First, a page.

Nexus LogoConstruction is often a rewarding and profitable business, but like everything, it also has its share of drawbacks. For starters, it has never been more difficult to find and retain a skilled workforce than it is today. Project durations may be long, forcing construction firms to attempt to manage elements outside of their control, like weather and material cost fluctuations. And finally, profit margins are notably small. According to Ready Ratios, the median profit margins for three construction categories are shown below.

  • Building construction general contractors and operative builders: 4.8%
  • Heavy construction other than building construction contractors: 2%
  • Construction special trade contractors: a razor thin 0.5%

Now what? Throw in the towel and start over as a banker? Depository institutions enjoy enormous 27.2% profit margins. But if you would rather learn more about how to make your construction business profitable, the smart path to higher margins is to increase efficiency, accuracy, and productivity. The good news is that recent low-cost technological advances put that goal well within reach.

Integrate data to increase productivity

In the McKinsey study, “Reinventing Construction, a Route to Higher Productivity,” global construction sector labor-productivity growth averaged 1 percent per year over the past two decades while total world economy growth was 2.8 percent, and manufacturing growth was 3.6 percent.

The study mentions that on-site productivity can increase by as much as 50 percent by implementing a cloud-based data analytics platform that rapidly assembles accurate data in near real time that is both backward-looking and predictive. In other words, proper data management is key to success.

One way to increase productivity is for owners and contractors to get on the same page on well-defined key performance indicators (KPIs), with multiple parties having access to a single source of data truth.

Cloud computing has helped create the foundation for as-a-service models like software as a service (SaaS) and infrastructure as a service (IaaS). Integration platform as a service (iPaaS) is now growing in popularity because it fills a hole for engineering and construction firms. Like most as-a-service models, it eliminates the need for long, capital-intensive implementations. The focus shifts to subscription-based tech to reduce upfront costs while increasing implementation speed and enhancing flexibility for construction firms. iPaaS also provides access to the newest technologies while removing the barrier of maintenance. As-a-service providers assume responsibility for building, maintaining, and updating the technology infrastructure.

With iPaaS, accurate, actionable construction data integrated from multiple sources provides continuous value to users. Sources may include owners, architects, consultants, engineers, contractors, sub-contractors, and suppliers. Users continue to use the tools and interfaces they are already accustomed to, thereby increasing productivity, efficiency, and user acceptance.

Integrate data to increase accuracy and efficiency

Construction projects usually involve multiple parties who have already purchased their own software tools for a specific purpose, for example, to design a structural frame or analyze structural strength. Considering the significant costs already invested, these parties are highly unlikely to discard their current software tools in favor of a new, standard toolset.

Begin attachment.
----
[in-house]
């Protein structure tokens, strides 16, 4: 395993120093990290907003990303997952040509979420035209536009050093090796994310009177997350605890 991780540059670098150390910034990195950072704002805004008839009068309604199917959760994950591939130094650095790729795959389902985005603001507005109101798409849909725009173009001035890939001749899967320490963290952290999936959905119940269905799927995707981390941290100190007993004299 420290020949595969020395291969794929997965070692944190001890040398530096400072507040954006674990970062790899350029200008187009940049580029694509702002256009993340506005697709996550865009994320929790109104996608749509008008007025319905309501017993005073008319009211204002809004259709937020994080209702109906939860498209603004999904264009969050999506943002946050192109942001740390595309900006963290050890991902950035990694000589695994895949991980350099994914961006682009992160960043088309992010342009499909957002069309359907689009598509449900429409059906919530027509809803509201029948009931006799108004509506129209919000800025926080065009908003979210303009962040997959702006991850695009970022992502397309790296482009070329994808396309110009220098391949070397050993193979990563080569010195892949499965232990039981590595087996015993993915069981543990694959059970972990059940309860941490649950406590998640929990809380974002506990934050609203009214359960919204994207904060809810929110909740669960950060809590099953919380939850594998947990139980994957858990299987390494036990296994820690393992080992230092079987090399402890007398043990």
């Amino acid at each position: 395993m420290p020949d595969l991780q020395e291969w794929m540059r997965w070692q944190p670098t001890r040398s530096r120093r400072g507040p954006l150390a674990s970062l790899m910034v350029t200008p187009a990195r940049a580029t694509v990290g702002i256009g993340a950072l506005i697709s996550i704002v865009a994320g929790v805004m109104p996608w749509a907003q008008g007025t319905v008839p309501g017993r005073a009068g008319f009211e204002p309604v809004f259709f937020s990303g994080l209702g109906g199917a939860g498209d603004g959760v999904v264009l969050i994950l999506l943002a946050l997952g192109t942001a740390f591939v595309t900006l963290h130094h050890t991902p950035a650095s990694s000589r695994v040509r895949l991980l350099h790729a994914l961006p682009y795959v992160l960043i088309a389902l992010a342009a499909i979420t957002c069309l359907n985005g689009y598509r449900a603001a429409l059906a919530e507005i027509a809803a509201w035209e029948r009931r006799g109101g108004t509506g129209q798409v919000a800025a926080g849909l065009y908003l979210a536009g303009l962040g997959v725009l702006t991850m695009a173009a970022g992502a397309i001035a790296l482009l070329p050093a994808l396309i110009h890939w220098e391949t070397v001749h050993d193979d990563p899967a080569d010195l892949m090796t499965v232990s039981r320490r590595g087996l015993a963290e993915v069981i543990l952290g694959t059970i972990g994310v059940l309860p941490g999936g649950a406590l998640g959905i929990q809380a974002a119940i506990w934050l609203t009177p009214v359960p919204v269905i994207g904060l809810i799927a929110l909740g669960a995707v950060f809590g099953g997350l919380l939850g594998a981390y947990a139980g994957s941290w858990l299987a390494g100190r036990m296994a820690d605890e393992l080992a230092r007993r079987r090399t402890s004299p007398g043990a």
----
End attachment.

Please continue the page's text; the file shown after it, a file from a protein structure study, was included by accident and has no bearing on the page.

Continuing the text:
As a result, investing time and resources into data integration has never made more business sense than it does today. Integration allows every party to see and share the same data, making it possible for information to be created once, in one place, and used across the project lifecycle. Project time is reduced by eliminating the need to repeatedly create the same data in multiple locations. Project quality is increased by eliminating human errors introduced, and subsequently multiplied, when data is manually recreated.

Data sources are integrated. Now what?

The term data mining is often casually thrown around, but what does it really mean? Like gold buried deep underground has no value until extracted, a vast warehouse of construction project data is equally worthless if it is left out of sight. Data must be made accessible to those who need it before its full potential is realized.

Data integration is one-way (unidirectional) or two-way (bidirectional). For example, one-way data integration might involve data in a spreadsheet that flows into a construction project management system like Primavera. Two-way smart integration could involve specific, current ERP data and CRM data sending their specific, most recent data to one another so that both systems are always up to date.

After data is properly structured, cleaned, and prepared for analysis, then business intelligence (BI) solutions are able to analyze and present it visually to help make the best business decisions. And since integrated project data increases efficiency, accuracy, and productivity, increased profitability is likely to follow.

Interested in learning more? Gaea Global Technologies, Inc. has decades of experience with construction and engineering solutions. Nexus, Gaea’s iPaaS solution, was specifically designed to automate construction processes across applications and increase productivity. It can be deployed on a standalone basis or in conjunction with Exto, a cloud-based project management platform. To learn more, visit